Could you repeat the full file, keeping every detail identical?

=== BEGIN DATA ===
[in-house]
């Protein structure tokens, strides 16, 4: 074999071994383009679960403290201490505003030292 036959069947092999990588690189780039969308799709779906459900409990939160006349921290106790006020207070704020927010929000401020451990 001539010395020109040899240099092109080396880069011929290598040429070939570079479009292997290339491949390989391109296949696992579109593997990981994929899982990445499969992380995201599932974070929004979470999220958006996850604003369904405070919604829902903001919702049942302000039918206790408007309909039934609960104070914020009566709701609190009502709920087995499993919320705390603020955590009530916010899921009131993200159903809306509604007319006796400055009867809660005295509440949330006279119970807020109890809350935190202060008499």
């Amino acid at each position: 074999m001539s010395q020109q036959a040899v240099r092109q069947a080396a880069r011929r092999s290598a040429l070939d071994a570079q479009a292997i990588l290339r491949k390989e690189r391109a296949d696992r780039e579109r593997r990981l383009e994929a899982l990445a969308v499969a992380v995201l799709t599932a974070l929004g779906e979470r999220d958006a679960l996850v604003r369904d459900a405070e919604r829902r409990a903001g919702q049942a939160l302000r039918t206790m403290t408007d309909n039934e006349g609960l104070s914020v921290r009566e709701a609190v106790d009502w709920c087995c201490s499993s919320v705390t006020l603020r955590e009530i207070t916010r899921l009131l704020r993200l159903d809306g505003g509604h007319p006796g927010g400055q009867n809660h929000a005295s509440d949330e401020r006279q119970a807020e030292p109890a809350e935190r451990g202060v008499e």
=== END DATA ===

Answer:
[in-house]
């Protein structure tokens, strides 16, 4: 074999071994383009679960403290201490505003030292 036959069947092999990588690189780039969308799709779906459900409990939160006349921290106790006020207070704020927010929000401020451990 001539010395020109040899240099092109080396880069011929290598040429070939570079479009292997290339491949390989391109296949696992579109593997990981994929899982990445499969992380995201599932974070929004979470999220958006996850604003369904405070919604829902903001919702049942302000039918206790408007309909039934609960104070914020009566709701609190009502709920087995499993919320705390603020955590009530916010899921009131993200159903809306509604007319006796400055009867809660005295509440949330006279119970807020109890809350935190202060008499």
């Amino acid at each position: 074999m001539s010395q020109q036959a040899v240099r092109q069947a080396a880069r011929r092999s290598a040429l070939d071994a570079q479009a292997i990588l290339r491949k390989e690189r391109a296949d696992r780039e579109r593997r990981l383009e994929a899982l990445a969308v499969a992380v995201l799709t599932a974070l929004g779906e979470r999220d958006a679960l996850v604003r369904d459900a405070e919604r829902r409990a903001g919702q049942a939160l302000r039918t206790m403290t408007d309909n039934e006349g609960l104070s914020v921290r009566e709701a609190v106790d009502w709920c087995c201490s499993s919320v705390t006020l603020r955590e009530i207070t916010r899921l009131l704020r993200l159903d809306g505003g509604h007319p006796g927010g400055q009867n809660h929000a005295s509440d949330e401020r006279q119970a807020e030292p109890a809350e935190r451990g202060v008499e």